You are here:

The Impact of Ubiquitous Computing on a Teacher's Practice: Factors and Conditions Affecting the Operationalizing of a Constructivist Teaching Philosophy
PROCEEDINGS

, Mercyhurst College, United States

Society for Information Technology & Teacher Education International Conference, in Phoenix, AZ, USA ISBN 978-1-880094-55-6 Publisher: Association for the Advancement of Computing in Education (AACE), Chesapeake, VA

Abstract

The purpose of this study was to explore the impact of how ubiquitous computing would affect an elementary teacher's ability to more fully operationalize an existing constructivist teaching philosophy. Research on computing technologies in K-12 schools documents that new technologies can act as a catalyst toward teacher change of instructional practices over time when using such technologies for teaching and learning. The literature also suggests that a teacher's use of computing technologies may contribute to a shift toward more constructivist teaching practices. This qualitative single case study investigated the impact of full-time in-school computer ubiquity via wireless laptops for every student and the teacher in this fifth grade classroom during the 2002-2003 school year. Qualitative methods were used in the gathering and analysis multiple forms of data. Findings supported this study's questions related to computing ubiquity and operationalized constructivist philosophy.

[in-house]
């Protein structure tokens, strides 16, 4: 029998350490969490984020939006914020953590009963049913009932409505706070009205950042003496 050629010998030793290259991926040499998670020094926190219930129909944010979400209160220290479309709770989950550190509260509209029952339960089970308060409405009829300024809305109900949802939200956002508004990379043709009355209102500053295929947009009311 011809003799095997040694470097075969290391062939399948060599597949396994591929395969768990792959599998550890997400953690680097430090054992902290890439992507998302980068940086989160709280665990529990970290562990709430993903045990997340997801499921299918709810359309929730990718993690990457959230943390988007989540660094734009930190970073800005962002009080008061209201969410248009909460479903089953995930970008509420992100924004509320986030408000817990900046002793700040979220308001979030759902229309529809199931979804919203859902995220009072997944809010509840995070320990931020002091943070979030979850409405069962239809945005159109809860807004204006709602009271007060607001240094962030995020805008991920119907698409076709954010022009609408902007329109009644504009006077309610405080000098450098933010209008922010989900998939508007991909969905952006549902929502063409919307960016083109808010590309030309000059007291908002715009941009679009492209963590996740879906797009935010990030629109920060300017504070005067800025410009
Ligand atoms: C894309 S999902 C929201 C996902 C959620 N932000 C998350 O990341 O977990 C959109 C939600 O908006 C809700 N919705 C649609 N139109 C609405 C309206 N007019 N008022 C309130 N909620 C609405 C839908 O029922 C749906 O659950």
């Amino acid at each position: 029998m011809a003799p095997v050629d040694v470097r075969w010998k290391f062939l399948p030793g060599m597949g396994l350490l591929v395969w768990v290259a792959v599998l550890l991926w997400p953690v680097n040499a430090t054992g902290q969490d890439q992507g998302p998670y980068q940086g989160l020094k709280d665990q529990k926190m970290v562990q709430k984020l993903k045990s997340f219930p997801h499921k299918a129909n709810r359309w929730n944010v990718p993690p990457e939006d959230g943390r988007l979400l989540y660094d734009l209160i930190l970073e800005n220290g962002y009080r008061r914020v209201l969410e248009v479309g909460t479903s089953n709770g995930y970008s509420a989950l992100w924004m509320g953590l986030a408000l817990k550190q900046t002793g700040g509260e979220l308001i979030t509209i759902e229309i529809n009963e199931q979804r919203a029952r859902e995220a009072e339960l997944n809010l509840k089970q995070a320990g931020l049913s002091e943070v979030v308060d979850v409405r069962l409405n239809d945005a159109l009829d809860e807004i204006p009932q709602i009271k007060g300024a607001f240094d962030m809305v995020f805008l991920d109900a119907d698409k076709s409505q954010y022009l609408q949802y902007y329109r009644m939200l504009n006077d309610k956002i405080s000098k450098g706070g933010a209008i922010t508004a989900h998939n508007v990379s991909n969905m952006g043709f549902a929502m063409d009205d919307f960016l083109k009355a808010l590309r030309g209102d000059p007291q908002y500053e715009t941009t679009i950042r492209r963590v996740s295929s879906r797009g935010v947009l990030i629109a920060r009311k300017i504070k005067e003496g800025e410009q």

Citation

Ransom, S. (2005). The Impact of Ubiquitous Computing on a Teacher's Practice: Factors and Conditions Affecting the Operationalizing of a Constructivist Teaching Philosophy. In C. Crawford, R. Carlsen, I. Gibson, K. McFerrin, J. Price, R. Weber & D. Willis (Eds.), Proceedings of SITE 2005--Society for Information Technology & Teacher Education International Conference (pp. 1004-1012). Phoenix, AZ, USA: Association for the Advancement of Computing in Education (AACE). Retrieved January 21, 2020 from .

Keywords

References

View References & Citations Map

These references have been extracted automatically and may have some errors. Signed in users can suggest corrections to these mistakes.

Suggest Corrections to References